TIP: it is often better to have a transparent lid on your trap.  Many of the Skinner type traps will have perspex or acrylic sheets on the top for example, and also commercial Robinson traps have a clear lid too.  This is because when (as in my case here) the lid is black, the only light source the moths see having been trapped, is the light that attracted them into the trap in the first place which is of course, outside!  Until the moths are settled and resting in egg boxes or whatever material you have placed inside the trap for them to rest upon, they may still be attracted to the light and head towards it - right back out of the trap, defeating the object! 

Next we need to sort out any electrical wiring, the bulb, its holder and any cables needed.  Please note that if you plan on using the same type as I do in this design which is a mercury vapour bulb – this arrangement also needs a choke i.e. a type of ignition device similar to those used in fluorescent lamp fittings.  It should also be noted that you cannot use the same choke from a fluorescent fitting in these kits.  MV SetMV Set

I purchased this mercury vapour bulb, choke and wiring kit from an online supplier, a very helpful chap by the name of Paul Batty (just do a google search and you will find him) – who will assemble all the electricals and wiring for you if needed.

These mercury vapour bulb and choke kits can be expensive, but you don’t have to use this type of bulb for your moth trap, it is best to experiment with several of the alternate types, and you can alternatively use blacklight, UV or actinic type bulbs available from many online suppliers.  These bulb types usually plug directly into a regular E27 large screw in type bulb holder, and the holders can be obtained from most hardware stores such as B&Q, HomeBase and Amazon etc.  I have also built a successful trap that captures dozens of moths and uses a UV aquarium bulb, link here.  This might be a good option as a first test build, they do work very well.


You will need to decide which bulb you are going to use for your trap and then incorporate a suitable method for securing the bulb into place on your specific design.  The method of attaching/securing the bulb to your unit varies greatly.  Bulbs can be used either way - pointing up or down, just ensure the bulb, holder and any cables are safely and securely fastened on your trap.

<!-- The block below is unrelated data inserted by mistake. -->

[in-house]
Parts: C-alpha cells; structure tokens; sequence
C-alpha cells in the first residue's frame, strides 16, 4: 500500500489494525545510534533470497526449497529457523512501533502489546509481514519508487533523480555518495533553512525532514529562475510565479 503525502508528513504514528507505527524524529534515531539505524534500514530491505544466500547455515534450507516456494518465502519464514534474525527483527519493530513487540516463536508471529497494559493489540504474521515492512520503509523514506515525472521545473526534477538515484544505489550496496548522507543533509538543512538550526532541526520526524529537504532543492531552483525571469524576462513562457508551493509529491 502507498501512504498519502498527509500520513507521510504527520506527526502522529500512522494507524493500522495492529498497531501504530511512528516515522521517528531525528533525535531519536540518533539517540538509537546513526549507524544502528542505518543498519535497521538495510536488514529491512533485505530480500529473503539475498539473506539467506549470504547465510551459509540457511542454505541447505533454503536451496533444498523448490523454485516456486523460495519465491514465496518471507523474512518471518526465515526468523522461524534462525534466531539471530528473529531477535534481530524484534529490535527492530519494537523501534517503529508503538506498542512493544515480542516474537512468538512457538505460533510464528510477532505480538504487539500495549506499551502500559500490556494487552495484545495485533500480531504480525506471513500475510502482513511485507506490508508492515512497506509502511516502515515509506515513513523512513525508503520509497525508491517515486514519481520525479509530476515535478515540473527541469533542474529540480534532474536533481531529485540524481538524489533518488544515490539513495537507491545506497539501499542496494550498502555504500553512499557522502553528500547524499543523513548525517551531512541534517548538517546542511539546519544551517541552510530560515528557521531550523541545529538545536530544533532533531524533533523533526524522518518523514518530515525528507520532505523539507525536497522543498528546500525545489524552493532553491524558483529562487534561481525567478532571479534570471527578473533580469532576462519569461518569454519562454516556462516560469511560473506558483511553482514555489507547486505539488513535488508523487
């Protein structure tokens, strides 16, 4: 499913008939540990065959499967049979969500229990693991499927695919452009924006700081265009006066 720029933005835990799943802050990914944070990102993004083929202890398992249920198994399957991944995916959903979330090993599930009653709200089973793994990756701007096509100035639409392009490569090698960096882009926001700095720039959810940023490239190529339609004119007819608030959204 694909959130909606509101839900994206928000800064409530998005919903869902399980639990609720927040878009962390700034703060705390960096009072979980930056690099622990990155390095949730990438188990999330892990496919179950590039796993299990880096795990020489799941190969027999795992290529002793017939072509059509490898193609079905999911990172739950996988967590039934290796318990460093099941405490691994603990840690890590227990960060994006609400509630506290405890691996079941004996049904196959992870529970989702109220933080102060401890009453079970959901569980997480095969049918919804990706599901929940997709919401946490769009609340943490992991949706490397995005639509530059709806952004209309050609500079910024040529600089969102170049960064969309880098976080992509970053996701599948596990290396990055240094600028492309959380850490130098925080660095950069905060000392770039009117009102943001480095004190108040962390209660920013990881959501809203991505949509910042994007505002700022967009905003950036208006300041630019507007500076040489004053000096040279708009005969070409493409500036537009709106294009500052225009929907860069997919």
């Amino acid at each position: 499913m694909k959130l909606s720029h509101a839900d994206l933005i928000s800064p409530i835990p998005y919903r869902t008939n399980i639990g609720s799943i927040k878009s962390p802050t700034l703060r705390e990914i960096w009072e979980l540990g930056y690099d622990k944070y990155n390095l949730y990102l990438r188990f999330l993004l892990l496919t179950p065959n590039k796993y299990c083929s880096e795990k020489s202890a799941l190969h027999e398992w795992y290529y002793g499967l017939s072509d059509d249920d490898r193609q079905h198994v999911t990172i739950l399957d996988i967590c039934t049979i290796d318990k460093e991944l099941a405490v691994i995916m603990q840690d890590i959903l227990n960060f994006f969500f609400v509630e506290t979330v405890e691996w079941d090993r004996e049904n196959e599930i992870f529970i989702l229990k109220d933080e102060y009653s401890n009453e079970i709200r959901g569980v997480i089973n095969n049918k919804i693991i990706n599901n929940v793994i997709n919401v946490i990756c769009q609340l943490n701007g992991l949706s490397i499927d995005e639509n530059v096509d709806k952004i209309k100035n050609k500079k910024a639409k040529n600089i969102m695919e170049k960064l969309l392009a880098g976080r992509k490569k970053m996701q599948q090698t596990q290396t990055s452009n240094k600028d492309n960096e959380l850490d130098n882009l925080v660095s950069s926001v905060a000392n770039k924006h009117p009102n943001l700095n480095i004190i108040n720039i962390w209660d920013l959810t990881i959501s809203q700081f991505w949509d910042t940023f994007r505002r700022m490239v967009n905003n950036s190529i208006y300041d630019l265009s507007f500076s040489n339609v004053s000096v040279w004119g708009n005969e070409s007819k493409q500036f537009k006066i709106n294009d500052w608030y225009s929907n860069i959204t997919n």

Brass StripBrass Strip I used a thin brass strip which I drilled and attached an E27 bulb holder, then secured this to the underside of the funnel using M3 bolts and washers.  In other designs, I have also used a piece of wood... and duct tape - they all work well.

TIP: If you plan on using bolts, washers and nuts to secure the bulb and wiring to the funnel, I would suggest you locate the flat head of the bolt on the upper side of the funnel and the nut/washer on the underside.  There are then fewer potentially damaging protruding edges for moths to fall onto and possibly injure themselves as they are captured.


E27 Bulb HolderE27 Bulb Holder
Connect up all your wiring (see disclaimer above) and run any cables such that they are not protruding anywhere in your design.  Here is the brass strip complete with E27 bulb holder attached to the funnel with the wires securely attached to the funnel using white cable holders.  This helps to ensure no stress is applied to the electrical joints on the underside of the E27 connector when moving the trap.

Also note the heads of the bolts are on the upper side of the funnel.

Veins are utilised for a number of reasons - mainly as an object that the moths will bump into as they head towards the light source, and sometimes they also act as reflectors for the light itself.  Some veins are white, and some designs incorporate a clear plastic design.

Veins 2Veins 2 For the veins on this prototype design, I used foam board sheet purchased from HobbyCraft.  This foam board is a fabulous material to use for prototyping moth trap designs as it is very cheap and also very easy to work with.  Simply use a sharp knife and preferably a straight edge, taking care when cutting the sheet of course, and cut out to your preferred design.  

There is an ongoing debate as to if 4 veins at 90 deg angles or 3 veins at 120 deg angles is better for attracting moths - simply experiment with your chosen design to see which works best for your trap.


And pretty much, that's it!  Simply insert your bulb and turn the power on, with your design and a little luck I am sure you will be able to attract and capture many moths to your chosen trap.  All the moths I have captured using various traps this year, are catalogued in my Moths Gallery, please feel free to take a look and leave a comment, I always love reading any comments.

Lesser Swallow ProminentLesser Swallow Prominent Buff TipBuff Tip

Enjoy, and happy moth trapping!


Moth traps available here:

Poplar HawkmothPoplar Hawkmoth


Martin Williams(non-registered)
An excellent build and somewhat echoing my attempts at building a Robinson, David. I have gone for an acrylic clear cone with exactly the same funnel used in the centre. ;). It all sits in a Curver Tuff Tub, with a curtain rail fixed around the edge for the cone to sit on. My electricals are the same as yours. Good luck this Summer!

David Jones(non-registered)
Excellent John
Can't reply directly to the previous comment as it was private - but when you compare that to a regular bulb, then it could be even more than x8. it's all relative. So a bold statement, yes indeed, but, very possible.